Which way do you crumble? (Quince, apple and armagnac prune crumble)
Monday, November 10, 2008
You do do crumbles yes? It's the easiest baked dessert in the world – manageable even by those who doth protest too much about not being a baker (hi Rachael!) and there's not a mix or a store-bought dough in sight. You make everything yourself so you know exactly where each ingredient comes from, no funky stuff you can't pronounce or spell.
All you have to learn is a simple crumble topping – super simple, if you can stir you can make it. You can use that crumble topping to top pretty much any combination of fruit. In the summer you can use plums or peaches, and in the fall you can try quince, pears, apples, or other fall fruits. I also like to add some dried fruits into my fall crumble, apricots, prunes, or even ordinary raisins. And these get even better if you soak them a bit in armagnac, rum, or brandy of your choice.
So, which way do you want to crumble? This time I'm using poached quince I made a little bit ago from Gene's quince, and mixing them with some apples and Armagnac prunes I always have in the cupboard.
Quince, apple, and armagnac prune crumble
First you make the crumble topping
170g salted butter (6oz or 1 1/2 sticks)
225g brown sugar (8oz, or about lightly packed 1 cup)
225g all purpose flour (8oz, 2 cups)
1 tsp cinnamon
1 tsp nutmeg
a pinch of clove
1/4 tsp salt (add this if using unsalted butter)
Melt the butter in a small pot. Mix all the dried ingredients together in a glass bowl. When the butter is melted, pour it over the dried ingredients and toss with a fork or a wooden spoon. You will see balls of crumb developing, that's what you want, don't toss until everything is so well mixed it turns to sand. Just toss gently to keep the large crumbs. Cover the bowl with plastic and keep in the fridge until ready. You can do this a day ahead of time.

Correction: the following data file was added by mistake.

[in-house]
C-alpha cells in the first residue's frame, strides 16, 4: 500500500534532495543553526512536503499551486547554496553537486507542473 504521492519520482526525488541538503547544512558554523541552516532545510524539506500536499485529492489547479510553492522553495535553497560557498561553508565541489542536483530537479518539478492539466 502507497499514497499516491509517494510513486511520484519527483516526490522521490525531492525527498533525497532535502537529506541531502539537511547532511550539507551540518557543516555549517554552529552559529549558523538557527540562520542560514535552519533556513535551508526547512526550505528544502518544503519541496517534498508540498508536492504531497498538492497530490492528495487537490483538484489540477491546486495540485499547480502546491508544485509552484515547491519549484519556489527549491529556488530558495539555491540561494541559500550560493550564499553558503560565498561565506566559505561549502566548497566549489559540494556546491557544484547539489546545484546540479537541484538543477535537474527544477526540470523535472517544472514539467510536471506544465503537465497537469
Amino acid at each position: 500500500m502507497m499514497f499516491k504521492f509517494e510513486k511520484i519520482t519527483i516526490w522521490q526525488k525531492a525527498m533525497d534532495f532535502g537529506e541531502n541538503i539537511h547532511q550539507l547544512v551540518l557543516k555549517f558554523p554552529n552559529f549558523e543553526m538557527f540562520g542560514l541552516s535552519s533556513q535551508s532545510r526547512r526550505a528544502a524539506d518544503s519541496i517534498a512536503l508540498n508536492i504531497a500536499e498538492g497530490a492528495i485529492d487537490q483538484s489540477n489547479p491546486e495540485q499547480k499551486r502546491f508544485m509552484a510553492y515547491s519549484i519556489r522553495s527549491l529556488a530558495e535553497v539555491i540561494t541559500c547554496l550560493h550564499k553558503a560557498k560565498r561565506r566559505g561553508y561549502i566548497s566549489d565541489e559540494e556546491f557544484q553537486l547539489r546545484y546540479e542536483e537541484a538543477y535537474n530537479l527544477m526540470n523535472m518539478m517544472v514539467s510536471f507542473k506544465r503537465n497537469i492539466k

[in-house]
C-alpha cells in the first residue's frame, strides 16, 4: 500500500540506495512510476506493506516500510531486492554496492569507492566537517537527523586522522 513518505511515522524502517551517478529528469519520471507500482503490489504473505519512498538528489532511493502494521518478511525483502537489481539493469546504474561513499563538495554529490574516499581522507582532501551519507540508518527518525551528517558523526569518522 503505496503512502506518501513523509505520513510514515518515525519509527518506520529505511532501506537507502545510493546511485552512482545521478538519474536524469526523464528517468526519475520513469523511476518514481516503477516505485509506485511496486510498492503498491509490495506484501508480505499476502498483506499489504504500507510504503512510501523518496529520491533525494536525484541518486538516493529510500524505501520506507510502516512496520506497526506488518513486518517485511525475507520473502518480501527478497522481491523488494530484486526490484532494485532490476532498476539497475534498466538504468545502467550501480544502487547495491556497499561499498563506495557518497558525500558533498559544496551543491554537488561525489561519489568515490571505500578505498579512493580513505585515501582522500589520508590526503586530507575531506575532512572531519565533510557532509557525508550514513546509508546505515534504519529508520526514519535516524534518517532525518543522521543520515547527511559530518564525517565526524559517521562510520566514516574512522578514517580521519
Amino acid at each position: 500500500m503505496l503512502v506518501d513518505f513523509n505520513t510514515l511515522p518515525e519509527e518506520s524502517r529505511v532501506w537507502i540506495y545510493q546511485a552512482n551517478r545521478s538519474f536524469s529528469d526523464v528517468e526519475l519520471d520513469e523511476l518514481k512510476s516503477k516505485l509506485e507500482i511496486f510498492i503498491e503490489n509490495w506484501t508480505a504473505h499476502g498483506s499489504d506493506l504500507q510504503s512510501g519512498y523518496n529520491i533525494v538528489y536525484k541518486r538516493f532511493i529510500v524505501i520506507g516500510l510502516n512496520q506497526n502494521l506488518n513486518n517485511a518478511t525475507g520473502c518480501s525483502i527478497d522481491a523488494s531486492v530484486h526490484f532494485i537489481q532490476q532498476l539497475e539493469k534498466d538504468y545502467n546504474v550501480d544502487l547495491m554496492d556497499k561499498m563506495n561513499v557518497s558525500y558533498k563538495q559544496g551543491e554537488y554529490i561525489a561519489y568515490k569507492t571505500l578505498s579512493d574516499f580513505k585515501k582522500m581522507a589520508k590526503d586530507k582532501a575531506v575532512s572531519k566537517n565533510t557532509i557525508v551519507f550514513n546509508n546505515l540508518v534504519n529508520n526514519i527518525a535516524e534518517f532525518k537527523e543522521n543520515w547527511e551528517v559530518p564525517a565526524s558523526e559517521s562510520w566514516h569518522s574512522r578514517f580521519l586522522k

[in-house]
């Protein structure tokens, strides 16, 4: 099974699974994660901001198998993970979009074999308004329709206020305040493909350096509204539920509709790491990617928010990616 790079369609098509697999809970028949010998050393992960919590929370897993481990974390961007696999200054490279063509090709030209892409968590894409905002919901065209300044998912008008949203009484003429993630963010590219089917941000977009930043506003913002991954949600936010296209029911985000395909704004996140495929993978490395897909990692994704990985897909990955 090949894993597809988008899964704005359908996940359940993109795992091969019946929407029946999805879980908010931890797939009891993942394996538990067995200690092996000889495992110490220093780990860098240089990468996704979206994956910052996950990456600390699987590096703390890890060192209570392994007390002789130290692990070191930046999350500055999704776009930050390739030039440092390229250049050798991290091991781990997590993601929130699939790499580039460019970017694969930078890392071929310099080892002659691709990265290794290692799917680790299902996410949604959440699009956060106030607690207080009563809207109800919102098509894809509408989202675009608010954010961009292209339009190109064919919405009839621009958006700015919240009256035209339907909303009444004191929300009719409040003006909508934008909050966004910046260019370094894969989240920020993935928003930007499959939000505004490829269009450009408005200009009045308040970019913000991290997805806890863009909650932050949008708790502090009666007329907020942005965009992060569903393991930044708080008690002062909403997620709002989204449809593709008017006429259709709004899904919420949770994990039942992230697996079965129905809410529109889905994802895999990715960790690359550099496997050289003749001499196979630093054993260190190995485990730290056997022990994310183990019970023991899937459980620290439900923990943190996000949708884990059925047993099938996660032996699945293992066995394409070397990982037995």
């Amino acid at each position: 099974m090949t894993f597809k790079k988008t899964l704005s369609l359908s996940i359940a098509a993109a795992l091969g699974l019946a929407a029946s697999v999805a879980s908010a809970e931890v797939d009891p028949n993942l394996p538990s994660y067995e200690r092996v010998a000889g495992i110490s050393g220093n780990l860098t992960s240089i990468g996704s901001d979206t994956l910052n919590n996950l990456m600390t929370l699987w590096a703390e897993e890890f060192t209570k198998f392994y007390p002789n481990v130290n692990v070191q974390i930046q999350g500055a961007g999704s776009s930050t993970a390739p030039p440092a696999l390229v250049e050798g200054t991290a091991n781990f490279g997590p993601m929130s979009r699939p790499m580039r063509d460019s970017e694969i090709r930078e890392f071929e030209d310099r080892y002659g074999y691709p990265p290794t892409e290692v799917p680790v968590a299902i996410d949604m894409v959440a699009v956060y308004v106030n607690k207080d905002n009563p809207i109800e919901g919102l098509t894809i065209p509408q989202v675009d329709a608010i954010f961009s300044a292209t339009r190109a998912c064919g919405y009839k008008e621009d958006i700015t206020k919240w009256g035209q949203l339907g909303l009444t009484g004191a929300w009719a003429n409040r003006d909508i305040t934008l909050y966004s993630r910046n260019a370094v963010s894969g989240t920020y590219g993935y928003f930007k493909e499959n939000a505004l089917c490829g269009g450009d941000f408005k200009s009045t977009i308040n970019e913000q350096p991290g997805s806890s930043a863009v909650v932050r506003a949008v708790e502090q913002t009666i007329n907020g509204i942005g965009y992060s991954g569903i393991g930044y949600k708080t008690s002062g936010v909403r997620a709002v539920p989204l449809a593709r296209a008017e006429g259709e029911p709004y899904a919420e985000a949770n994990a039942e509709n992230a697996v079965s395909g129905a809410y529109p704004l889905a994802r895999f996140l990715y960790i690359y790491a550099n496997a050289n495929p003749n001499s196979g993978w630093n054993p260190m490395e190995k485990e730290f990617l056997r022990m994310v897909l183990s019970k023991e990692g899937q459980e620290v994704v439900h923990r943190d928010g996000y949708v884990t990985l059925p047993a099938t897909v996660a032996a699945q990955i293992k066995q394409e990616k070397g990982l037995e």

Then you mix your fruits
There are not many rules here. The basic idea is to toss some seasonal fruits – peeled and sliced if needed – with some sugar, a bit of flour and a few squeezes of lemon juice. I always add a pinch of salt – not to make it salty, but just enough to brightens other flavors and help activate some pectin in the fruit to thicken it. If you're using dried fruits as well, it would be a good idea to soften them a bit before adding to the mix. You can just soak them in a bit of warm water, or better yet, a scrumptious liquor of your choice. Here I use my armagnac prunes. For about 9" pie or tart plate, I would use about 6 cups of mixed fruits (cut into large wedges.)
For my quince, apple, and armagnac prune crumble, I use..
about 4 large quinces
poaching liquid: 3 cups-500g-sugar and 1.5 cups-about 250g-water
4 regular size apples (granny smith, idared, or other good cooking apples)
about 10 prunes soaked in armagnac (pitted and cut into large pieces)
juice from 1 lemon
about 1/2 cup of brown sugar (more of less, up to you.)
1 tablespoon flour
a pinch of salt
I usually have already poached quinces in the fridge, but if you don't, you can start by poaching them. Peel the quinces and cut each one into 8 wedges. Cut out the core and seeds. Poach the quince slices in a mixture of 3 cups sugar to 1.5 cups water for about 20 minutes or until translucent and cooked through. Stab a piece with a sharp knife, if it goes through effortlessly, it's done. Remove the quince slices from the poaching liquid and put in a large bowl. Keep the poaching liquid for other use, like making caramels or just mixing with sparkling water to make your own quince soda.
Peel the apples, cut into eight wedges, and core and seed them. Squeeze the lemon over the apples and mix them with the quince slices, armagnac prunes, sugar, flour, and salt. Toss well to mix.
Pour the fruit mixture into a pie or tart plate. At this point you can cover up the plate with plastic and keep in the fridge for a few hours until you're ready to bake.
When you are ready to bake, preheat the oven to 350F (175C). Crumble the crumb topping evenly over the fruit. Bake for 50-60 minutes, until the crumbs are golden brown. Some of the juice from the fruits will bubble over and might caramelize a bit – there's nothing wrong with that at all.
Serve by itself or with a good helping of vanilla icecream or whipped cream. Sneak a shot or two of armagnac into the cream before you whip, it'll be even better!